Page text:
I have to ask you about travel. I just looked at your schedule, and it doesn’t look like you have stopped for more than a couple days in the last five years. How do you cope with that?

I love it. I get to be a paid tourist who loves what he does. Seeing the world by doing what you love is bliss. Comedians with families have it tough I’d imagine. On the road, the toughest thing is to stay healthy and workout. It takes discipline but I do it. A gym and the grocery store are the first things I look for. I also allow rest time and time with family and friends. A while back, I vowed to always go home and visit family and friends and to hang with family and friends in the US regardless of where I was professionally, personally, financially or otherwise. I used to go home to Australia once a year but now I go twice. It’s good for the soul. Nothing is more important than quality time with family and friends. It’s on the top of the priority list.

How many jokes do you think you write for every one that you actually use?

I guess the only ones I use are the ones that people laugh at when I’m testing them out. I usually get material from conversation. I call them organic jokes. They’re born on the spot when I see an opportunity to see the funny. If the people I’m speaking to laugh, then that joke will come with me on stage. If the audience laughs, the joke stays and then develops throughout the routine. If they don’t laugh, I give it three chances to develop before throwing it out. I write jokes but that’s harder because the joke comes with me on stage without ever having had an audience.

You recently wrote and will star in a movie called All My Friends are Getting Married. What have you learned through that experience so far?

That even with a distribution deal, A List getting attached or interested in the project, it takes time and that I should never just assume everything is going to happen overnight. It’s been over four, nearly five years now and I’m still working on it. Patience and persistence are my allies once again. The important thing is to enjoy the ride. You have to otherwise you’ll lose your mind.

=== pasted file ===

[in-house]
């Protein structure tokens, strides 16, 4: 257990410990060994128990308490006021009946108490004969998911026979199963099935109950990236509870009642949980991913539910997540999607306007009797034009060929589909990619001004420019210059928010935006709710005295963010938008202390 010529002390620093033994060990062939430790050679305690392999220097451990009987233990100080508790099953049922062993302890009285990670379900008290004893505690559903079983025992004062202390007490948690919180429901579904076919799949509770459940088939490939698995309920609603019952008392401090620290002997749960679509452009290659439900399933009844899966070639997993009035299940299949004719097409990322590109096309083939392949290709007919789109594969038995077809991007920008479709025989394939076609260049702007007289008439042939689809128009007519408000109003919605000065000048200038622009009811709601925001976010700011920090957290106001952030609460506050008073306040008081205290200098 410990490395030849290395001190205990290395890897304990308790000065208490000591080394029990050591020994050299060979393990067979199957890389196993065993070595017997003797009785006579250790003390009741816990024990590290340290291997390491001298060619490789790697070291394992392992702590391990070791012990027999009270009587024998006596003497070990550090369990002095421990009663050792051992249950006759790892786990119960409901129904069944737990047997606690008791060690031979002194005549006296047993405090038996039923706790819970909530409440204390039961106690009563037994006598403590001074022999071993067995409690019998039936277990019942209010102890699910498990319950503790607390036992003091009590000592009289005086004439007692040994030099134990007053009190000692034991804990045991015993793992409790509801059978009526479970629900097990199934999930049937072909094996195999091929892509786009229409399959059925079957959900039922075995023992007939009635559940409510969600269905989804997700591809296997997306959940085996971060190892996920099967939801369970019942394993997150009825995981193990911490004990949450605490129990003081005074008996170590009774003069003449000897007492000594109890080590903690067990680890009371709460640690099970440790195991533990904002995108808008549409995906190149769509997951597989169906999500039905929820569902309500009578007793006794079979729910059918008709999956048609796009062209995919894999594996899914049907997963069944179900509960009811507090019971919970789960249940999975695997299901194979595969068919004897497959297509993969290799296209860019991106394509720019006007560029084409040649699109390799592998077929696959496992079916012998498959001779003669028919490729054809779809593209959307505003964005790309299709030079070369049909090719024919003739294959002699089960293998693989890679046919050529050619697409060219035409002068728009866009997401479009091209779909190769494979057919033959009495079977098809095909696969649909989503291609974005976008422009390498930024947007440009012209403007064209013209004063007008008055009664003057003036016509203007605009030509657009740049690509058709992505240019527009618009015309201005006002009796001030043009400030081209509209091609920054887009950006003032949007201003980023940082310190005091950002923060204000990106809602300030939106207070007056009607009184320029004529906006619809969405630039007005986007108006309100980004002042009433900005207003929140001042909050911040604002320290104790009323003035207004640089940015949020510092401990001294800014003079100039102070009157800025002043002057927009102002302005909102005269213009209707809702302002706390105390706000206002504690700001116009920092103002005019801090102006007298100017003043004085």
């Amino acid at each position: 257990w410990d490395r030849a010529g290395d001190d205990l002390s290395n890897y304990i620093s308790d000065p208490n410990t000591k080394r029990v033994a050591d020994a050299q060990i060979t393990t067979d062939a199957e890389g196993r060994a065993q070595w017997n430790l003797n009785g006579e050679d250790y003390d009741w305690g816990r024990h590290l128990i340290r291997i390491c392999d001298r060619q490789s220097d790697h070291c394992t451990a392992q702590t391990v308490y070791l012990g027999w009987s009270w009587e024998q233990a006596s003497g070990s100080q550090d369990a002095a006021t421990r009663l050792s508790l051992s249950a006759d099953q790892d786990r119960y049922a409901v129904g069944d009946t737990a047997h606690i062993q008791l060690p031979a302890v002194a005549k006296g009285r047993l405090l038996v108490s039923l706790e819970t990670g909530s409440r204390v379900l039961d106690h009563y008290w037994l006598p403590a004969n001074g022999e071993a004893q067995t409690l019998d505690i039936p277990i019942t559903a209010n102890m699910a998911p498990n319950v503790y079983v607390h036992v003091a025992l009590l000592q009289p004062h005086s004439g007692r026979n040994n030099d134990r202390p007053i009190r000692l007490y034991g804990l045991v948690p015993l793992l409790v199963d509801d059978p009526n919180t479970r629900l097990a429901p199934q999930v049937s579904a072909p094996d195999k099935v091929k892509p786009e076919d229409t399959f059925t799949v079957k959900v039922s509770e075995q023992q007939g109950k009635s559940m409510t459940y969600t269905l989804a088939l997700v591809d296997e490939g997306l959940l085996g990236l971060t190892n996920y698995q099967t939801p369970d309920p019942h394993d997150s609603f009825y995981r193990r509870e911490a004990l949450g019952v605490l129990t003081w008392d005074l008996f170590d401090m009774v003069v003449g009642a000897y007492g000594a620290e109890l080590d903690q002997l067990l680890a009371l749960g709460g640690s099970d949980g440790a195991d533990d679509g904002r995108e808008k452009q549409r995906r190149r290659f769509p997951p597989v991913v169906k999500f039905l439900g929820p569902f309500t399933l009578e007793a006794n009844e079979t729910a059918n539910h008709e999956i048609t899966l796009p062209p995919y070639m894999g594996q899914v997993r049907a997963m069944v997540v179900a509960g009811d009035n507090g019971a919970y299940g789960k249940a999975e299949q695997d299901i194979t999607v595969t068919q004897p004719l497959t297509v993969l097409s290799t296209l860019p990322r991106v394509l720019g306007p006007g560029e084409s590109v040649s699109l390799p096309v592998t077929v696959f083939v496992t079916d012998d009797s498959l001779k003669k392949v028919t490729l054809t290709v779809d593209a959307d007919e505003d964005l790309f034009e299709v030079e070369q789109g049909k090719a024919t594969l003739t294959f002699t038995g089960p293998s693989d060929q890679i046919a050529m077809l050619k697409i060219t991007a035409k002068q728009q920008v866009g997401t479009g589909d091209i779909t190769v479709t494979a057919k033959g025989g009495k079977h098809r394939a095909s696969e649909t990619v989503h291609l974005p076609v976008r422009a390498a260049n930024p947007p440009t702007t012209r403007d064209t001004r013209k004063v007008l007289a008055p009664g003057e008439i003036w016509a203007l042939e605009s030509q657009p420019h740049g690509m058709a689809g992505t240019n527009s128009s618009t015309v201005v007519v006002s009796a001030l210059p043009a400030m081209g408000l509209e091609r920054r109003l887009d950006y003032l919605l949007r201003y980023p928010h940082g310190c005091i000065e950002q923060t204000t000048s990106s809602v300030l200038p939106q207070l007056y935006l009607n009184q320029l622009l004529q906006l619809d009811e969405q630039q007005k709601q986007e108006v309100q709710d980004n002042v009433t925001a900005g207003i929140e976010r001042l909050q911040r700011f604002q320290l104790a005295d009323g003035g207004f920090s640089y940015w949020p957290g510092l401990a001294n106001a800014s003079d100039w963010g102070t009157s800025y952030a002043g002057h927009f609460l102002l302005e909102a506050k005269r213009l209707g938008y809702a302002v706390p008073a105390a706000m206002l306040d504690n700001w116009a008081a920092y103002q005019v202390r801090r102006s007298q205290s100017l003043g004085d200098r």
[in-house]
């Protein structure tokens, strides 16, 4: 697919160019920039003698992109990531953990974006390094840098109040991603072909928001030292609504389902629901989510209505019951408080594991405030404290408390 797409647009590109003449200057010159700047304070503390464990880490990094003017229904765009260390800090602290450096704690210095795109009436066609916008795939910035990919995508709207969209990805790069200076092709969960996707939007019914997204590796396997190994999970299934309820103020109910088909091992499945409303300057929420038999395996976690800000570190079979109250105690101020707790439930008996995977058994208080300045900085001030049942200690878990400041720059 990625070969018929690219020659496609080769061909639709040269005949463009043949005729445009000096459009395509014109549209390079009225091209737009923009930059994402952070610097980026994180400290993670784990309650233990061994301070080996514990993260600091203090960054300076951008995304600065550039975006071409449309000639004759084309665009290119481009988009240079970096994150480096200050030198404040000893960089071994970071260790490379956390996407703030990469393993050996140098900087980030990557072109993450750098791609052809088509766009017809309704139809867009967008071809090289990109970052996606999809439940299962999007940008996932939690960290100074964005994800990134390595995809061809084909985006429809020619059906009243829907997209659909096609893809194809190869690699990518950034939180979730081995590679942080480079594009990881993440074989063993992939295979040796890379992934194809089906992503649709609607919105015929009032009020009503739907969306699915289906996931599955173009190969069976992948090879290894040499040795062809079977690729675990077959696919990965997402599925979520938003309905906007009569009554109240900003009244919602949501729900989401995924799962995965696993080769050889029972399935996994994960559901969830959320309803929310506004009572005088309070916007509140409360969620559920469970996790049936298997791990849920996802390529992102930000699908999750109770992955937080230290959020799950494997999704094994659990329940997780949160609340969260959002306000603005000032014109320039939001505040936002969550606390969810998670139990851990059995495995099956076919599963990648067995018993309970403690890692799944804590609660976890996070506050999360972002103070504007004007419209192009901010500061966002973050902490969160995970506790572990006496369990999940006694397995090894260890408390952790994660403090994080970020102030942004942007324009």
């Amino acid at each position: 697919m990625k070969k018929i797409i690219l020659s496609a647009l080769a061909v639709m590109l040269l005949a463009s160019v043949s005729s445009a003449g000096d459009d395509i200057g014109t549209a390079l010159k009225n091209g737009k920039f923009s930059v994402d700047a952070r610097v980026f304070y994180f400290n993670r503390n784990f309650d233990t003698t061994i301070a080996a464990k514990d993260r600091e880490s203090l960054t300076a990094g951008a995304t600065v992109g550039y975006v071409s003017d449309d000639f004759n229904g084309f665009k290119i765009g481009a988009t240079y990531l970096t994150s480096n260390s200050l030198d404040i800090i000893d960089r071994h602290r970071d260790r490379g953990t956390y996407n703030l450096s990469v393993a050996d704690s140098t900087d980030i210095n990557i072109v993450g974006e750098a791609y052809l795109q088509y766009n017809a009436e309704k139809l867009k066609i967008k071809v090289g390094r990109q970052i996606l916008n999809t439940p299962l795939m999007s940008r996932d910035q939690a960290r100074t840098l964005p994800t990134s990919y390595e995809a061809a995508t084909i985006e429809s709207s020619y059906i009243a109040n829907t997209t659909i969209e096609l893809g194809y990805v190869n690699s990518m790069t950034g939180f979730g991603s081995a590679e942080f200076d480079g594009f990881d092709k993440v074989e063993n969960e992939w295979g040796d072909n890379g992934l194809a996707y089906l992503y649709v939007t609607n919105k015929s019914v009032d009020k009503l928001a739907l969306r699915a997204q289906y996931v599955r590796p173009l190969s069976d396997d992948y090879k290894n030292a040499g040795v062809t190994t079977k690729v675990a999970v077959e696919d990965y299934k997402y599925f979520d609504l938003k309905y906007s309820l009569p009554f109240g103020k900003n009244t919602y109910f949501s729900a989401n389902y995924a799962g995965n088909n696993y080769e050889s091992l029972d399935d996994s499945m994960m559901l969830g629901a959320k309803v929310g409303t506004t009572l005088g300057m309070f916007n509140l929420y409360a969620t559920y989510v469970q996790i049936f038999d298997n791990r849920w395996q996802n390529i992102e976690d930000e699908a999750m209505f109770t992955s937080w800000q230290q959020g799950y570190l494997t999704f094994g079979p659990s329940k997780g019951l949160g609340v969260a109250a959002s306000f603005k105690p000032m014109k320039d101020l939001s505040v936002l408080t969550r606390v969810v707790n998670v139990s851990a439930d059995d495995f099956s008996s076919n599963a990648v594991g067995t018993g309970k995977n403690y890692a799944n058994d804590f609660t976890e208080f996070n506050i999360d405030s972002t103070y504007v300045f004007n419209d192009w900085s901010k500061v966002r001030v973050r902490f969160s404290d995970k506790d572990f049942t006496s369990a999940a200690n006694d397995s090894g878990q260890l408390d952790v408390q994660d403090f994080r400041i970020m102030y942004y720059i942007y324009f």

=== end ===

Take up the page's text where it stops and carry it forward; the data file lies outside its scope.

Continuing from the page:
If you could give one piece of advice to people who dream of being a professional comedian, what would it be?

Give up! No seriously, get on stage as often as you can. Write like there’s no tomorrow, even if the jokes are lame. Just keep writing, don’t get it right, get it written. Let the creative funny juices flow and then work on refining. Same for when you get on stage. Become aware of your surroundings and try to see the funny in everything.

What is the most fulfilling thing about your job?

That I get to be the catalyst for a room of laughing and happy people. That I get to use comedy to raise money for charity. Wounded Warriors is one I’m involved with now. I once had a woman come up to me after a show who said that she had stage IV cancer and that I gave her 5 years. I was taken aback, hugged her and told her she just gave me 10! When she passed, her friends had a fund raiser event for the charity she was involved with and they invited me to the same club and I met all her friends and dedicated the show to her. To see people in the brightest and happiest, to see that total strangers are inspired to hug me after a show and think nothing of it because they had such a good time is emotionally, psychologically and professionally very, very fulfilling and beautiful. I never take it for granted. It’s also great that I get to see the world, meet different people from all walks of life and that oftentimes, if I so choose, I can sleep in. I have plenty of time to work on other aspects of my life too…writing, acting, auditions, working out and so forth.

Thanks so much for your time!